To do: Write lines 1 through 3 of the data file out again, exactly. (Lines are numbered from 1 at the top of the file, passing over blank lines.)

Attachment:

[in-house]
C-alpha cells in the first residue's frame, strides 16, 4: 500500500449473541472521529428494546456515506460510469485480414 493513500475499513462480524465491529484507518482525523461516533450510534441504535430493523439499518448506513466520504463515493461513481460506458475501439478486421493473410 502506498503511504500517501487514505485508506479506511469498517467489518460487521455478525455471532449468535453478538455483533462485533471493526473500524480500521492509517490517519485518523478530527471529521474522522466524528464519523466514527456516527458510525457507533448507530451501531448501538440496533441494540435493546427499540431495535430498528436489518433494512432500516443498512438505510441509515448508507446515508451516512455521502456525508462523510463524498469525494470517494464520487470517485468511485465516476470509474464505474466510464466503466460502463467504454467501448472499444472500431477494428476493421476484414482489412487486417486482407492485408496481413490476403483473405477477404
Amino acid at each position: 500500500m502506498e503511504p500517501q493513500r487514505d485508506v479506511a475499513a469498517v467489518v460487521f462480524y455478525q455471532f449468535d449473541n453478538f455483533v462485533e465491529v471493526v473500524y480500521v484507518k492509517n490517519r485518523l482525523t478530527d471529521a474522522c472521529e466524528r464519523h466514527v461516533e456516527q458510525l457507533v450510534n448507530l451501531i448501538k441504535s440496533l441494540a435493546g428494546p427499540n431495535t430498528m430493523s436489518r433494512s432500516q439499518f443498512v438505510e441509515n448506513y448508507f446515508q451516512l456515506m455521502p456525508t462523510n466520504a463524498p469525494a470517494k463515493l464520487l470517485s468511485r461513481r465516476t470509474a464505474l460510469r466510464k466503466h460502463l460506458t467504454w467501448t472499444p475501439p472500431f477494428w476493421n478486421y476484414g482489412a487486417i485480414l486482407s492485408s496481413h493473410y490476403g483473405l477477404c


[in-house]
C-alpha cells in the first residue's frame, strides 16, 4: 500500500449473541472521529428494546456515506460510469485480414 493513500475499513462480524465491529484507518482525523461516533450510534441504535430493523439499518448506513466520504463515493461513481460506458475501439478486421493473410 502506498503511504500517501487514505485508506479506511469498517467489518460487521455478525455471532449468535453478538455483533462485533471493526473500524480500521492509517490517519485518523478530527471529521474522522466524528464519523466514527456516527458510525457507533448507530451501531448501538440496533441494540435493546427499540431495535430498528436489518433494512432500516443498512438505510441509515448508507446515508451516512455521502456525508462523510463524498469525494470517494464520487470517485468511485465516476470509474464505474466510464466503466460502463467504454467501448472499444472500431477494428476493421476484414482489412487486417486482407492485408496481413490476403483473405477477404
Amino acid at each position: 500500500m502506498e503511504p500517501q493513500r487514505d485508506v479506511a475499513a469498517v467489518v460487521f462480524y455478525q455471532f449468535d449473541n453478538f455483533v462485533e465491529v471493526v473500524y480500521v484507518k492509517n490517519r485518523l482525523t478530527d471529521a474522522c472521529e466524528r464519523h466514527v461516533e456516527q458510525l457507533v450510534n448507530l451501531i448501538k441504535s440496533l441494540a435493546g428494546p427499540n431495535t430498528m430493523s436489518r433494512s432500516q439499518f443498512v438505510e441509515n448506513y448508507f446515508q451516512l456515506m455521502p456525508t462523510n466520504a463524498p469525494a470517494k463515493l464520487l470517485s468511485r461513481r465516476t470509474a464505474l460510469r466510464k466503466h460502463l460506458t467504454w467501448t472499444p475501439p472500431f477494428w476493421n478486421y476484414g482489412a487486417i485480414l486482407s492485408s496481413h493473410y490476403g483473405l477477404c